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Operating and Filing as An S Corporation

Business owners often wonder which business entity makes the most sense for their situation. An S Corporation is a popular choice because it offers both personal liability protection and certain tax benefits. This article covers the basics of becoming an S Corporation, including the election process for business tax purposes.

How to Become an S Corporation

Two business entities can elect to file business taxes as an S Corporation: Inc and LLC. The election process is the same for both. The business must complete IRS Form 2553 (Election by a Small Business Corporation) within a certain timeframe.

  • For current businesses: no more than two months and 15 days after the beginning of the tax year when the election goes into effect.
  • For new LLCs and C Corporations: two months and 15 days from the date of formation to choose the S Corporation election status.

If you miss the deadline, you will follow these tax guidelines for the current tax year:

  • Corporations are taxed as C Corporations.
  • Single-member LLCs are taxed as sole proprietorships.
  • Multi-member LLCs are taxed as partnerships.

If you are unable to file Form 2553 within the timeframe listed above, you can always request a late-election from the IRS.

S Corporation Business Operations

S Corporations operate a little differently from other business entities. Here are the key differences to consider.

How to Pay Yourself as an S Corp Owner

Because one of the benefits of an S Corporation is the lack of double taxation, it’s important that owners pay themselves correctly. Otherwise, you may trigger a red flag with the IRS and face an audit.

Any S Corporation owner who is active must pay a reasonable salary to themselves. All employee-owners must take a reasonable salary via W-2. The S Corporation’s remaining profits are then taxed on your 1040. So the delta of tax savings is the payroll tax not paid on the owner-draw portion not being paid as a reasonable W2 salary to the owners.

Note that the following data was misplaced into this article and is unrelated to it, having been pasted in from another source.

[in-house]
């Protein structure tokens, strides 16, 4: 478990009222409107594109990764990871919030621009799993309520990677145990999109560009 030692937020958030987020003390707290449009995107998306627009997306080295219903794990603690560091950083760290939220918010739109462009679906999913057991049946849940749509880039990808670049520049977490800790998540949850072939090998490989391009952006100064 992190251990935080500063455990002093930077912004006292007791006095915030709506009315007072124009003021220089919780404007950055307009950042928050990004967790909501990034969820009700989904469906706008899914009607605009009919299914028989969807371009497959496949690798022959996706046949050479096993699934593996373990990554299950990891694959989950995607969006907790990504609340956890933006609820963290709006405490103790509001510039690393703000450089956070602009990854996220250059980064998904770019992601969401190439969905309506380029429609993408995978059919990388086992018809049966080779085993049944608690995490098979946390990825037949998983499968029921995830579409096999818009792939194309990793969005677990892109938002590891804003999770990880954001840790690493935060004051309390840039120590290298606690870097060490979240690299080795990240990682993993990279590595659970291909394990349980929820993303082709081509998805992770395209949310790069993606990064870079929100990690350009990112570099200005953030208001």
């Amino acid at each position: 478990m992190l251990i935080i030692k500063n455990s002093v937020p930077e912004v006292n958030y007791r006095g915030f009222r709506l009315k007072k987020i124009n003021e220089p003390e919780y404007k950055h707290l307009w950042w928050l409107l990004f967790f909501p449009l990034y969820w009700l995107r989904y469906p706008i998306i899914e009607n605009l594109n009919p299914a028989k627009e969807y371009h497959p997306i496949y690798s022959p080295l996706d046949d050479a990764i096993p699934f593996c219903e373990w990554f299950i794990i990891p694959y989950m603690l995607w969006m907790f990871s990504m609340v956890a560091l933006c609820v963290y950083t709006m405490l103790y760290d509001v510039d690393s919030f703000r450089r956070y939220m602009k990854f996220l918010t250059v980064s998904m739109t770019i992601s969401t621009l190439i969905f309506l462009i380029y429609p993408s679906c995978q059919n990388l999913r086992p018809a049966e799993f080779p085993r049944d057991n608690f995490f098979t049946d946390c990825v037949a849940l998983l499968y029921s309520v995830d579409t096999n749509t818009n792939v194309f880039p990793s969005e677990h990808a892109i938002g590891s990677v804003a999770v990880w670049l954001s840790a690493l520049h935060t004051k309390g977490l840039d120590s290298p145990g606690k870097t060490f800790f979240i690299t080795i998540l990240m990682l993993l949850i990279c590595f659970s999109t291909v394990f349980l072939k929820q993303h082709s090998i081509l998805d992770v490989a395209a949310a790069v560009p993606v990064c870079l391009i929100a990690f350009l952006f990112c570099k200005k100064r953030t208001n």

Ongoing Compliance Requirements for S Corporations

The ongoing compliance requirements vary from state to state, but here are the basics:

LLC Requirements

  • Initial Filing: File articles of organization to form an LLC. Pay filing fees.
  • Initial Report: Some states require a statement of information with the initial filing.
  • Publication Fees: Some states charge a publication fee.
  • Annual Report: Most states require an annual report to maintain LLC status.
  • Maintaining a Registered Agent: An LLC is required to record a Registered Agent with each state in which they do business. This person (or entity) is notified in the event of a lawsuit.

C Corporation Requirements

  • Initial Filing: File articles of organization to form a C Corporation. Pay filing fees.
  • Initial Report: Some states require an initial report.
  • Publication Fees: Some states charge a publication fee.
  • Annual Report: Most states require an annual report.
  • Annual Meetings: C Corporations are required to hold annual meetings.
  • Meeting Minutes: A written record of meetings is required.
  • Maintaining a Registered Agent: A C Corporation is required to record a Registered Agent with each state in which they do business.

Both LLCs and C Corporations may elect S Corporation status if they meet IRS requirements. However, the process can be complicated. 


Insogna CPA can answer questions and offer guidance on operating and filing as an S Corporation, helping determine a reasonable W2 salary, and make sure you avoid over-paying unnecessary payroll taxes. Contact us for assistance with tax strategy—we want to help you save as much as legally possible.

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